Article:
I have set the road pins and string lines up to the required diamensions and double checked that all my corners are square, the entire width of the raised seating area and reflection pond area will be 4300mm.
Using the centre of the kitchen window I have transferred the centre line down the wall to ma pin and to the far side of the 4300mm wide garden by means of the set square again, once I’m completely central I pull my lines taught.
The red cross is perfect centre and I mark out the reflection pond from this point, the outer sand lines are the outside dig markings, allowing for a 225mm block wall.
Hand excavation to garden pond
The team remove the surface consolidated sub base and stock pile for later use as the reflection pond concrete base, the membrane is cut with a sharp stanley knife to expose the sub grade.
The required depth will be 550mm below top of sub grade level, to ensure a completely level dig we again use the rotating laser level to guide us. All excess soil is removed to the front of garden for later use.
Digging a garden pond
The team hand dig the reflection pond ensuring that the side walls to the excavations are plumb, making later life easier when the time arises to install the 225mm wide concrete block works.
Saige charcoal composite decking
The delivery of the hollow Saige charcoal composite decking was stacked on level wooden bearers so not to warp the deck boards. Then covered to maintain dry boards for the installation process.
The remaining electrical ducting is hand dug to the required depth of 400mm below FFL, finish floor level, the ducting is installed with in the trench making sure that the ducting is not crossing over each other.
The sub base backfill is barrowed to the trench and semi filled, the warning tape is installed and the trench filled to the correct level.
Plastering spot board
The final course of brick work to the recess feature garden walling has been installed now that the mortar has been setting over the weekend, this course was installed first thing allowing the setting to take place.
The plastering spot board is set up and water is applied to the dry board, the water application to the board stops the wood from sucking the water out of the scratch coat mix, this principle also applies to brick layers spot boards and the first mix of mortar in the wheel barrows.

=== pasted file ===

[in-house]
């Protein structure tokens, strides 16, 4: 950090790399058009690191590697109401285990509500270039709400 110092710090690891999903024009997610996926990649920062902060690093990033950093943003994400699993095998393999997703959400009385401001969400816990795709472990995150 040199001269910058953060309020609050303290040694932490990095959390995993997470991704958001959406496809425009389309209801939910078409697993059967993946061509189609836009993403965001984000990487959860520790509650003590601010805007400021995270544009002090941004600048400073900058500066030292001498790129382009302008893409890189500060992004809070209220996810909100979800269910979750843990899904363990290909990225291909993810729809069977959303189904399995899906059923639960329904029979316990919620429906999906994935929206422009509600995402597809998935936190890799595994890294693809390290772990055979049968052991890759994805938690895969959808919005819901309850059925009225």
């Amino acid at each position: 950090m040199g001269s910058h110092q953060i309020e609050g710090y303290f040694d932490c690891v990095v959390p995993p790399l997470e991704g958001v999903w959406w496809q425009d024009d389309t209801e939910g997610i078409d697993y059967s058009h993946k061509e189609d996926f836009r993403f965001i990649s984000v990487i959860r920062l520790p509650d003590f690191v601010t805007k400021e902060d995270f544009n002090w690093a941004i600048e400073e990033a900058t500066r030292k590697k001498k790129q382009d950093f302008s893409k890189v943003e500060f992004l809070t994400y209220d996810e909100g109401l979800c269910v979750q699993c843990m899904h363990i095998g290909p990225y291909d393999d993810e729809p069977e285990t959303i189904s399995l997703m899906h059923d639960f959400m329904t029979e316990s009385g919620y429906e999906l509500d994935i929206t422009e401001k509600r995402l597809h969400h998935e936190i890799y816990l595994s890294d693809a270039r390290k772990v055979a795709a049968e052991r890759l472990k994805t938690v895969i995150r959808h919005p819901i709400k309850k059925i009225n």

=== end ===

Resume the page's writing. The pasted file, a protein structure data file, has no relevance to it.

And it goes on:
Applying the scratch coat render
Renders are a mixture of only 3 ingredients: lime, sand, and water. Ordinary Portland cement, OPC, can be substituted for a portion of the lime, which will result in a stronger, but less breathable plaster. I always use a splash of Febmix with all my scratch coats.
Note that my rendering plaster mix is creamy and soft, the sand is course with granular small stones and grit within.
Also note the angle of the steel trowel, at this angle I’m not leaving trowel lines in the render nor is the trowel so flat that I’m tearing my scratch coat off the feature wall.
It’s all in the wrists !!
Scratching the scratch coat
Once the first coat of scratch coat render is applied but not set, I lightly scratch the surface throughout the wall to provide a key for the next layer to adhere to, I’m careful not to apply so much pressure that I scratch to the face of the blocks below, this will cause the ripples and waves I mentioned in my previous blog.
Plasterers scratch coat
Once the scratch coat render has been laid on and the light scratch for the top coat has been achieved, I clean the base of the footing of mortar snots and the spot board. Again this process makes life easier for laying on the top coat of sponge finished render.
Brickwork to kitchen storage space
I have installed the brickwork to the kitchen kitchen storage space, again I leave the final course of brick until the mortar has set hard. All the openings to the cupboard space will be 560mm wide.
In my last blog I mentioned that my lintel was assured for delivery today, actions speak louder than words Jewsons, pull your fingers out, I really do need this lintel as you can see I’m pressing forwards with the rendering.